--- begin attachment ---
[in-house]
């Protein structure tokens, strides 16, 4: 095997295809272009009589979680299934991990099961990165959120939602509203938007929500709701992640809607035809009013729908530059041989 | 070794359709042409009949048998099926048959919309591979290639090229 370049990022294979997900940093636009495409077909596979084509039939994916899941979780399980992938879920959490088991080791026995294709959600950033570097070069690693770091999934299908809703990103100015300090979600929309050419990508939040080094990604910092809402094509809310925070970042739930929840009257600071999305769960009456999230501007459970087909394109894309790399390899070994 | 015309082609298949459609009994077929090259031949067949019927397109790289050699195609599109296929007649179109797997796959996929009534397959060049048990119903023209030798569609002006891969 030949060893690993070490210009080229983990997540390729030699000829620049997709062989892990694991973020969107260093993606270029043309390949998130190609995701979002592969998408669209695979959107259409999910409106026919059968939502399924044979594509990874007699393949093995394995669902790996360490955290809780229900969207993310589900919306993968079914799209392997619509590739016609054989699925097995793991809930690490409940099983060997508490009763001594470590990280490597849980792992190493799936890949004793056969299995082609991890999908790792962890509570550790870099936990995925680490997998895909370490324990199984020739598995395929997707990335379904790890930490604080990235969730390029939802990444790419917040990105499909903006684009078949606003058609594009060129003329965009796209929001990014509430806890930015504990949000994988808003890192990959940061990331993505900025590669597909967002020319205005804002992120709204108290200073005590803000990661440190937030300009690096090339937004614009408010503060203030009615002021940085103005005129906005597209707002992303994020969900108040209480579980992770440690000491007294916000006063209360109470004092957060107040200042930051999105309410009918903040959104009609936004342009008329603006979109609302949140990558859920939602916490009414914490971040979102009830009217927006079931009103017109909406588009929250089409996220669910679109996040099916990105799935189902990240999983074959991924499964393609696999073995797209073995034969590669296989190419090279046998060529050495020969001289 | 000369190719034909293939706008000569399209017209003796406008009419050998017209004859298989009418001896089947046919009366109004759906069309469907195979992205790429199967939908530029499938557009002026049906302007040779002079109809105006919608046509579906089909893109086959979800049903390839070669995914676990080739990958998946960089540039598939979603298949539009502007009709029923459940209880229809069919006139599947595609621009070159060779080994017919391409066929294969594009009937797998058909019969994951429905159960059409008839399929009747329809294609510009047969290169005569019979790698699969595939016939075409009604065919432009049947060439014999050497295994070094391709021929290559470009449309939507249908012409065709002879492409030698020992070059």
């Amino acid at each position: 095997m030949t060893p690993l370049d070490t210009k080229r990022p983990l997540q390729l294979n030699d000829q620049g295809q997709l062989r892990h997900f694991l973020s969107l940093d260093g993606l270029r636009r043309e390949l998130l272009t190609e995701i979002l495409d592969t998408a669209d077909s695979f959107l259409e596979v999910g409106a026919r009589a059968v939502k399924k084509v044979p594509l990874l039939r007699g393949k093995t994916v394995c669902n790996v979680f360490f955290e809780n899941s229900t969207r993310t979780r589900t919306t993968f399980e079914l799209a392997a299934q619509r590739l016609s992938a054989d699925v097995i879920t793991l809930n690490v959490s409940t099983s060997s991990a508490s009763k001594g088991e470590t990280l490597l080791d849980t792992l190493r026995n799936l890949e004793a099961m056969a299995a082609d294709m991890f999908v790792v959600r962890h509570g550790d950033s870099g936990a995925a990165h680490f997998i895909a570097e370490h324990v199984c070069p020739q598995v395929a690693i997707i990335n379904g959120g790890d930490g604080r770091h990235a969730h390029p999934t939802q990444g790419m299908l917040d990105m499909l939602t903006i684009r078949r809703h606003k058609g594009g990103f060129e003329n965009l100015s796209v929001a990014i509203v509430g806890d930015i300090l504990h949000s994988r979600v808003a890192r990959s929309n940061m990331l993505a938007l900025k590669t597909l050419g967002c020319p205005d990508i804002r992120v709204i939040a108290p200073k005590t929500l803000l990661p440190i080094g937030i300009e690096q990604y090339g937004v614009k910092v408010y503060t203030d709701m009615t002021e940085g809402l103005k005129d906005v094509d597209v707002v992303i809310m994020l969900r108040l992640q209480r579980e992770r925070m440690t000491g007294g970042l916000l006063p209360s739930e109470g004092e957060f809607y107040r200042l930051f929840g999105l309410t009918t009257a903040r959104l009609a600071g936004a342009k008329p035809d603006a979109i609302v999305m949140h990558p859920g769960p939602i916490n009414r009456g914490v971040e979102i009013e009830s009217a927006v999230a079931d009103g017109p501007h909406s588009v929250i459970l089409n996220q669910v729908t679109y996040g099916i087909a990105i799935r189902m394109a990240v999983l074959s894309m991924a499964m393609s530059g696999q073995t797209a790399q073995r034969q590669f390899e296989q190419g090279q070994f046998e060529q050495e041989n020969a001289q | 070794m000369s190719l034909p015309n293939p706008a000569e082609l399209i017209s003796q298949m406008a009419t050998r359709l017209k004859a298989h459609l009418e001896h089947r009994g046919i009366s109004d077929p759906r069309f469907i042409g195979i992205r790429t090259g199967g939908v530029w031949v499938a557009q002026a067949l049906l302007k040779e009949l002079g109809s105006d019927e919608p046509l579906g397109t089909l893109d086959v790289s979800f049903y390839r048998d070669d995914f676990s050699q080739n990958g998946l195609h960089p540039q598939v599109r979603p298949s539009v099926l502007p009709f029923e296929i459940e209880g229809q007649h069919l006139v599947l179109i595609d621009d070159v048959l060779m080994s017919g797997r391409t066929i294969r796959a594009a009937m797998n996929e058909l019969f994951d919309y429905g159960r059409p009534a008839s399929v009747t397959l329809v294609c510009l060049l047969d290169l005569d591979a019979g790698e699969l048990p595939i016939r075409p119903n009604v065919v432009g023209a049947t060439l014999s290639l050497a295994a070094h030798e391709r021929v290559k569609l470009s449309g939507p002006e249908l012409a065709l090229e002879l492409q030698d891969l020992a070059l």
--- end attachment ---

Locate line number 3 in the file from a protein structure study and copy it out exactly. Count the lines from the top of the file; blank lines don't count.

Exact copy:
């Amino acid at each position: 095997m030949t060893p690993l370049d070490t210009k080229r990022p983990l997540q390729l294979n030699d000829q620049g295809q997709l062989r892990h997900f694991l973020s969107l940093d260093g993606l270029r636009r043309e390949l998130l272009t190609e995701i979002l495409d592969t998408a669209d077909s695979f959107l259409e596979v999910g409106a026919r009589a059968v939502k399924k084509v044979p594509l990874l039939r007699g393949k093995t994916v394995c669902n790996v979680f360490f955290e809780n899941s229900t969207r993310t979780r589900t919306t993968f399980e079914l799209a392997a299934q619509r590739l016609s992938a054989d699925v097995i879920t793991l809930n690490v959490s409940t099983s060997s991990a508490s009763k001594g088991e470590t990280l490597l080791d849980t792992l190493r026995n799936l890949e004793a099961m056969a299995a082609d294709m991890f999908v790792v959600r962890h509570g550790d950033s870099g936990a995925a990165h680490f997998i895909a570097e370490h324990v199984c070069p020739q598995v395929a690693i997707i990335n379904g959120g790890d930490g604080r770091h990235a969730h390029p999934t939802q990444g790419m299908l917040d990105m499909l939602t903006i684009r078949r809703h606003k058609g594009g990103f060129e003329n965009l100015s796209v929001a990014i509203v509430g806890d930015i300090l504990h949000s994988r979600v808003a890192r990959s929309n940061m990331l993505a938007l900025k590669t597909l050419g967002c020319p205005d990508i804002r992120v709204i939040a108290p200073k005590t929500l803000l990661p440190i080094g937030i300009e690096q990604y090339g937004v614009k910092v408010y503060t203030d709701m009615t002021e940085g809402l103005k005129d906005v094509d597209v707002v992303i809310m994020l969900r108040l992640q209480r579980e992770r925070m440690t000491g007294g970042l916000l006063p209360s739930e109470g004092e957060f809607y107040r200042l930051f929840g999105l309410t009918t009257a903040r959104l009609a600071g936004a342009k008329p035809d603006a979109i609302v999305m949140h990558p859920g769960p939602i916490n009414r009456g914490v971040e979102i009013e009830s009217a927006v999230a079931d009103g017109p501007h909406s588009v929250i459970l089409n996220q669910v729908t679109y996040g099916i087909a990105i799935r189902m394109a990240v999983l074959s894309m991924a499964m393609s530059g696999q073995t797209a790399q073995r034969q590669f390899e296989q190419g090279q070994f046998e060529q050495e041989n020969a001289q | 070794m000369s190719l034909p015309n293939p706008a000569e082609l399209i017209s003796q298949m406008a009419t050998r359709l017209k004859a298989h459609l009418e001896h089947r009994g046919i009366s109004d077929p759906r069309f469907i042409g195979i992205r790429t090259g199967g939908v530029w031949v499938a557009q002026a067949l049906l302007k040779e009949l002079g109809s105006d019927e919608p046509l579906g397109t089909l893109d086959v790289s979800f049903y390839r048998d070669d995914f676990s050699q080739n990958g998946l195609h960089p540039q598939v599109r979603p298949s539009v099926l502007p009709f029923e296929i459940e209880g229809q007649h069919l006139v599947l179109i595609d621009d070159v048959l060779m080994s017919g797997r391409t066929i294969r796959a594009a009937m797998n996929e058909l019969f994951d919309y429905g159960r059409p009534a008839s399929v009747t397959l329809v294609c510009l060049l047969d290169l005569d591979a019979g790698e699969l048990p595939i016939r075409p119903n009604v065919v432009g023209a049947t060439l014999s290639l050497a295994a070094h030798e391709r021929v290559k569609l470009s449309g939507p002006e249908l012409a065709l090229e002879l492409q030698d891969l020992a070059l």